Tuesday, April 7, 2009

Feelin' springy...

The Blackthorn is flowering, blessing the hedgerows with its delicate white fuzziness. And I have been continually obsessed with fermentation. Sourdough experiments are abounding and the starter is chugging merrily away between periods of rest in the fridge. The starter was made by adding a cup of flour to a cup of water, leaving it in a warm place and waiting for it to bubble slightly, then adding a cup of flour and a cup of tap-temperature-water each day for about a week. I used wholemeal, but you can use any type of flour. When the starter went from smelling completely rancid to nice and sour, it was ready. This is the recipe I used for the bread.

Sourdough Bread
This makes three loaves

To make the sponge:
1 good ladleful starter
500g flour
600ml warm water

Mix it up and leave overnight in a warm place if possible. Cover the bowl with a plastic bag or use a shower cap (incredibly handy for bread-making)

The next morning it should look like that - all frothy, and bubbly and beautiful. Now add

2 and a half tsps salt
600g flour

Knead until nice and rubbery. You may need to adjust the quantities according to your starter - mine is quite wet and my doughs have been fairly wet - I've had to add a fair bit of extra flour. But the dough has been really soft and fluid, practically pouring out of the bowl -a really beautiful material to work with! Puffy, light, airy... (Yes, I am turning into a bread-nerd.)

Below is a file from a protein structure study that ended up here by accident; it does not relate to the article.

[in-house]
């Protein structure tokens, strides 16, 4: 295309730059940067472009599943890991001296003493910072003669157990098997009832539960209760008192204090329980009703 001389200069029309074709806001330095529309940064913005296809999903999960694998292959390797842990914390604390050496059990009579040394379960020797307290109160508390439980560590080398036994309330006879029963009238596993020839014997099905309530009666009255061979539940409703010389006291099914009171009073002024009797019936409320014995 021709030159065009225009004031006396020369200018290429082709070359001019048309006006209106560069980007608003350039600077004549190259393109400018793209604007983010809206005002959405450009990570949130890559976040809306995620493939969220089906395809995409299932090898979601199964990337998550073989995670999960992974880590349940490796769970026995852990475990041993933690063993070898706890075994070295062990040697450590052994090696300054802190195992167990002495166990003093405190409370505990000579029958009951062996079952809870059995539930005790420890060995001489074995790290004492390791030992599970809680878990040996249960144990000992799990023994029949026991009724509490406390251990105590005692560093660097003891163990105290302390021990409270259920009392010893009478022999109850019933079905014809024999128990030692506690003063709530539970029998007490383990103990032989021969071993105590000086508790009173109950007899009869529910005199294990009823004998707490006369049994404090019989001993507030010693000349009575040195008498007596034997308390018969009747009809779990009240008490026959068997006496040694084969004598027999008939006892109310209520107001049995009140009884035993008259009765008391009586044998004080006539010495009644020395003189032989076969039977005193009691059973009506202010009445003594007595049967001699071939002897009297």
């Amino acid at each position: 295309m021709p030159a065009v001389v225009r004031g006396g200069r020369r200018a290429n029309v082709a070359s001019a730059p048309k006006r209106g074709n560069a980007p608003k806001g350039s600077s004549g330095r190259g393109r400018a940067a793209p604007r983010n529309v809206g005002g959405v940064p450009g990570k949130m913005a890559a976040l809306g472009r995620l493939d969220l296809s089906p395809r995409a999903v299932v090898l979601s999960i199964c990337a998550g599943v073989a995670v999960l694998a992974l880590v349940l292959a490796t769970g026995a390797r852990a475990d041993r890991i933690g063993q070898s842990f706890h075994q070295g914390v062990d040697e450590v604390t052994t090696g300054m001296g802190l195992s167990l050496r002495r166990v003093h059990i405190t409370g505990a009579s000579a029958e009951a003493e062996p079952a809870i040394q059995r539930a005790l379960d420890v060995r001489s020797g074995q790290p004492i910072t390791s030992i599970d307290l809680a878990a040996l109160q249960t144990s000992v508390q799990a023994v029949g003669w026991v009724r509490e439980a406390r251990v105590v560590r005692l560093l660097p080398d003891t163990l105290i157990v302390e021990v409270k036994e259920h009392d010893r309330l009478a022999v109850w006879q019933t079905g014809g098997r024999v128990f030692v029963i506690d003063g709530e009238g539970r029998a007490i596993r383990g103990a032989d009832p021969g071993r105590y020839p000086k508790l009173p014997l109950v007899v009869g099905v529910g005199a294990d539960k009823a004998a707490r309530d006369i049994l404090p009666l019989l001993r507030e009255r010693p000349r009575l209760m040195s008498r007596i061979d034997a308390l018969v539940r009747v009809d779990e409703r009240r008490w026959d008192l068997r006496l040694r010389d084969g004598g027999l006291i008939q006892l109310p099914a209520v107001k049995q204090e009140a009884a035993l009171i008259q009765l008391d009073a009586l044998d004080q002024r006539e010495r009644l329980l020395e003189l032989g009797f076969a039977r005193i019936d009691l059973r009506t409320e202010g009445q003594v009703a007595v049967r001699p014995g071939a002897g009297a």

Shape the dough into a round by placing it flattest side down, flattening it slightly and going round in a circle folding all the outward edges in - this stretches the strands of gluten that are forming and makes it all the more effective. Put it back in the bowl, leave for an hour or so - it may not have risen much, then pour it out and shape again. Repeat this 2 or 3 times - the longer you leave it, the more flavour develops - then shape into loaves and leave for the final proving, until just under double its size. Bake for the first ten minutes at 260 Celsius, or as hot as your preheated oven will go, turning down to 180 or so after ten minutes, depending on how fast it is browning, and cook til done - another 20-30 minutes.

It still amazes me that flour, water, salt and time can produce such flavourful incredible stuff!

On another springy theme - inspired by the seedlings poking their little but strong heads through the soil in the greenhouse and garden, I knitted this little plant for a friend.
Hurray for spring!

3 comments:

Lara said...

Your bread looks lovely and I love the knitted pot plant. Gorgeous.

marol culligan said...

This is soooo cute!!

Did you have a pattern?

Snag Breac said...

No pattern I'm afraid! But fairly simple to invent...if you want me to explain how-to just say!